Research




Published:


[forthcoming]: "Inferential Evidence", American Philosophical Quarterly. (penultimate draft)
Can a proposition that you infer be evidence for you? Williamson's E=K thesis says that it can. However, I show that the standard Bayesian framework is inconsistent with such inferential evidence. Since Williamson adopts this framework, this reveals an inconsistency in his view. I conclude by considering the wider ramifications of this inconsistency and note two ways one might respond.

[2012]: "Virtual Worlds and Moral Evaluation", Ethics & Information Technology, 14: 255-265. (penultimate draft)
Consider the multi-user virtual worlds of online games such as EVE and World of Warcraft, or the multi-user virtual world of Second Life. Suppose a player performs an action in one of these worlds, via his or her virtual character, which would be wrong, if the virtual world were real. What is the moral status of this virtual action? In this paper I consider this question.

[2012]: "Reliabilism: Holistic or Simple", Episteme, 9: 225-233. (penultimate draft)
In "What Is Justified Belief?" Alvin Goldman proposed a simple form of reliabilism about justification. In Epistemology and Cognition, Goldman offered a more complicated version of reliabilism, which he has endorsed as superior to the simple version. In this paper I clarify both versions of reliabilism, and argue that the simpler model is preferable.

[2012]: "Evidential Externalism", Philosophical Studies, 158: 435-455. (penultimate draft)
When and under what conditions is a proposition P evidence for some agent A? Nicholas Silins has recently argued that any answer must be a version of Evidential Internalism: necessarily, if A and B are internal twins, then A and B have the same evidence. I argue against this and draw some conclusions about evidence.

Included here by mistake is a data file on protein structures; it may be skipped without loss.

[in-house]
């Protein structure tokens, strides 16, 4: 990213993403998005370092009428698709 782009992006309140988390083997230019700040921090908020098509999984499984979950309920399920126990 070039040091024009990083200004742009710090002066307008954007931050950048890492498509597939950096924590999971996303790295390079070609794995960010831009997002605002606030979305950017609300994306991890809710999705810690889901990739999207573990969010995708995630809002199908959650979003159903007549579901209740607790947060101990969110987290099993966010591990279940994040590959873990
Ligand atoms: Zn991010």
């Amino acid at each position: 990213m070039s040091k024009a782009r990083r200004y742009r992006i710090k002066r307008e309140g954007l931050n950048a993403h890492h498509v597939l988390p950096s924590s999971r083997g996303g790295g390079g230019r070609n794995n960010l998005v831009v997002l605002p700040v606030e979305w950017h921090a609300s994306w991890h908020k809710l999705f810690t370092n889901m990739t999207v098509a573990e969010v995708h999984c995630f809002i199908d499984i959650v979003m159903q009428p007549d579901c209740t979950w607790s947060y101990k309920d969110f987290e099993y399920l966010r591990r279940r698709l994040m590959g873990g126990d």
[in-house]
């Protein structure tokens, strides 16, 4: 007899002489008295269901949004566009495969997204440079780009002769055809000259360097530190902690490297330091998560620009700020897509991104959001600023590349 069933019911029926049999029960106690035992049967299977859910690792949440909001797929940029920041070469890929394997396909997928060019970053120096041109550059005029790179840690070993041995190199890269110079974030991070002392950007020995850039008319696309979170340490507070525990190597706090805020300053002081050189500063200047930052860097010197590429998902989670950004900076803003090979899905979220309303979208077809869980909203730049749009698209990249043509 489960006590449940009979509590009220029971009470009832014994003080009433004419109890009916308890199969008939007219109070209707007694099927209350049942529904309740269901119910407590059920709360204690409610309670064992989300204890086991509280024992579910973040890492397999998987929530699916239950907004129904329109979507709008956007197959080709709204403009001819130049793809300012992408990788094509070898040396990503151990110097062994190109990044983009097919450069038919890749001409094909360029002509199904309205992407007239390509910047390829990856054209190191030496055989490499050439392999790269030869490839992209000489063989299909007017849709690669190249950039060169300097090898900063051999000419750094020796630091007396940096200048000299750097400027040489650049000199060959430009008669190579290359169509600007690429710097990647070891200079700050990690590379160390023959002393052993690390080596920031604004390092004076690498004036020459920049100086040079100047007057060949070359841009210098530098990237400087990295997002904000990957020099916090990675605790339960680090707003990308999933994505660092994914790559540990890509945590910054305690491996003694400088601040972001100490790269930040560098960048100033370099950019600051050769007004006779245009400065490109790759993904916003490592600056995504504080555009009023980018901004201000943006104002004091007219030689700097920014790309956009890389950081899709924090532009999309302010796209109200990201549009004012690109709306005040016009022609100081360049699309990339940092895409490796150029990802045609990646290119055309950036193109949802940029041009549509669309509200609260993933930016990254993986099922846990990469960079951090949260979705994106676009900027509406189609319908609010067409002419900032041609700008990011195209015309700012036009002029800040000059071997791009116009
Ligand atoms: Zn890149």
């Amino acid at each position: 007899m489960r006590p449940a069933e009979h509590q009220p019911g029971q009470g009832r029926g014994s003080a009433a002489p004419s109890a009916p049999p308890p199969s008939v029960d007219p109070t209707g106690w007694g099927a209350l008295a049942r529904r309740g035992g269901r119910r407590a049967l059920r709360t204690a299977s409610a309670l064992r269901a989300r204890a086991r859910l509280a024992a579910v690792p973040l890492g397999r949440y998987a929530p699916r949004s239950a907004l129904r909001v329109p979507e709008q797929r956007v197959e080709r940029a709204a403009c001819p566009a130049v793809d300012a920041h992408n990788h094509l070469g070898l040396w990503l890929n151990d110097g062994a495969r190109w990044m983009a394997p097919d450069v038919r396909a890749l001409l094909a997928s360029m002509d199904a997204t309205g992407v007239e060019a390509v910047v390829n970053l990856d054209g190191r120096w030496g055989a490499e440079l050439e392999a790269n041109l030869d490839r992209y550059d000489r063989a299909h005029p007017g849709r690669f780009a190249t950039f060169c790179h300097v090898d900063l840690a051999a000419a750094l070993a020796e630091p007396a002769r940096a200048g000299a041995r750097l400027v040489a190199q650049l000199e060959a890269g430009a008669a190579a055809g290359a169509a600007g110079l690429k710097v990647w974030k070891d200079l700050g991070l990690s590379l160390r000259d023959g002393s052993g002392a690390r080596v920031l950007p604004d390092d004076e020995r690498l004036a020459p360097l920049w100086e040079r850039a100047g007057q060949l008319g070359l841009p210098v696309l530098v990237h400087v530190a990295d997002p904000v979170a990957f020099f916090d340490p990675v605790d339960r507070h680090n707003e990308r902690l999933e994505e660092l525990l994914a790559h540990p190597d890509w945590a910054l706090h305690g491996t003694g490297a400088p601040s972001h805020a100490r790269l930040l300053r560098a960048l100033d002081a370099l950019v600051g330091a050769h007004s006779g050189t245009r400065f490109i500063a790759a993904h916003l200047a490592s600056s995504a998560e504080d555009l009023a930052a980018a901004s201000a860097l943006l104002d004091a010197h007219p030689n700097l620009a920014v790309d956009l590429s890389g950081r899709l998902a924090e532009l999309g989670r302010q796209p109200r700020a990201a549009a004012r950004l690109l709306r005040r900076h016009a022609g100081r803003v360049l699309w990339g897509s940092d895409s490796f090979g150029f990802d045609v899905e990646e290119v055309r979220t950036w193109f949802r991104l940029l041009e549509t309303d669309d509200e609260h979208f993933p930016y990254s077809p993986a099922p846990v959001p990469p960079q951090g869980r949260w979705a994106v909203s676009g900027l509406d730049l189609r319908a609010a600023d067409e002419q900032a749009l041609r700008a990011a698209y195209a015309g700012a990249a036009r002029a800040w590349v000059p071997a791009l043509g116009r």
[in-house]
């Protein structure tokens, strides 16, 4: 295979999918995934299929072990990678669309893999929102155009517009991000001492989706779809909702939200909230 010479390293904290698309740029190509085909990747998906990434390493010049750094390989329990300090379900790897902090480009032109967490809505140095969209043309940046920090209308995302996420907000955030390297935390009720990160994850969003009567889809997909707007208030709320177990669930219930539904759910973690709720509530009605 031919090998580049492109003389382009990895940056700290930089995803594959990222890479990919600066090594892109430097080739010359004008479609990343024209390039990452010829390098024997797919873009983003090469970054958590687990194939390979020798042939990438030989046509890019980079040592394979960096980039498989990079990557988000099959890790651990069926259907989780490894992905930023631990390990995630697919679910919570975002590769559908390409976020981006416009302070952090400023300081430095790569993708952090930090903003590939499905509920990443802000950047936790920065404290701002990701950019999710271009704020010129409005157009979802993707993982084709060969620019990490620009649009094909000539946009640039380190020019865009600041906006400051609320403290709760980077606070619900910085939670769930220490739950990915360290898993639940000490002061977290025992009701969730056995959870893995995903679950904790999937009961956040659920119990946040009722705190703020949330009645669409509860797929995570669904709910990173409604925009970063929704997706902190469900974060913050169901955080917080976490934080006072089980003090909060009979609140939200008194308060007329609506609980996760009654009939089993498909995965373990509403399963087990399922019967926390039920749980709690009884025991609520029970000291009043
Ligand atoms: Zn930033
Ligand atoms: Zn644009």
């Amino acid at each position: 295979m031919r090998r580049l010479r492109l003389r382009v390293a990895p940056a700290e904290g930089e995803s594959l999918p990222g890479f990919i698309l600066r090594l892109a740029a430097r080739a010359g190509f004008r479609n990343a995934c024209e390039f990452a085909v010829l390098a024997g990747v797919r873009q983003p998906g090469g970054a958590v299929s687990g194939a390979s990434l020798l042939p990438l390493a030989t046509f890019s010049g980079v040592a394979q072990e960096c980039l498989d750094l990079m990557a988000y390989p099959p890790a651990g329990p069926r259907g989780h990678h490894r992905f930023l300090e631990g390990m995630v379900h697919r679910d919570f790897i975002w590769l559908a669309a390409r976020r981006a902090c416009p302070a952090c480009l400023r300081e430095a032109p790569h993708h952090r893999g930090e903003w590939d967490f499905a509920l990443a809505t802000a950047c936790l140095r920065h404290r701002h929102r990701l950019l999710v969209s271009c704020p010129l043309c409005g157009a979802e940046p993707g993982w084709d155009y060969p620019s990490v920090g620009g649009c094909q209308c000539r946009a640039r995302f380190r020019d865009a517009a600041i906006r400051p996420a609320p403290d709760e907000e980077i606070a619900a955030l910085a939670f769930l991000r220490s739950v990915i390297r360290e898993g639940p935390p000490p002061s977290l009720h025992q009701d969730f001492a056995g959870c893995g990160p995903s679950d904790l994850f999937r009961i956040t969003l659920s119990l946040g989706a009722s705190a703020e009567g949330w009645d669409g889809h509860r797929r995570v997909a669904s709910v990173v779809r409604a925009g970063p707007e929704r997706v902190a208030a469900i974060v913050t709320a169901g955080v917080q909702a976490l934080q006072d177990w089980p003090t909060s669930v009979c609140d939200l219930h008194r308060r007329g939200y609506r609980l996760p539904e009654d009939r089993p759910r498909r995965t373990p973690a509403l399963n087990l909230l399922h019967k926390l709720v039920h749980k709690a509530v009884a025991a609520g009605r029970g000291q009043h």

[2011]: "Fried Eggs, Thermodynamics, and the Special Sciences", British Journal for the Philosophy of Science, 62: 71-98. (penultimate draft)
Adam Elga presents a problem for Lewis's account of the truth-conditions of counterfactuals. This paper offers a Lewisian response, making key use of special science laws.

[2008]: "The Obscure Act of Perception", Philosophical Studies, 139: 367-393.
Mark Johnston offers a direct realist account of hallucination. I argue that it is either not a direct realist account or that it does not sufficiently take account of hallucination.


Dissertation:
[2010]: "Bayesian Epistemology and Having Evidence"
Ch. 1    Bayesian Epistemology and 'Ought'-Implies-'Can'
Ch. 2    Evidence: Internal and External
Ch. 3    A Reliabilist Account of Evidence (RAE)
Ch. 4    Defending and Modifying RAE
Ch. 5    Losing Evidence
Ch. 6    Dutch Books and Certain Loss
Ch. 7    Evidence and Dissociation








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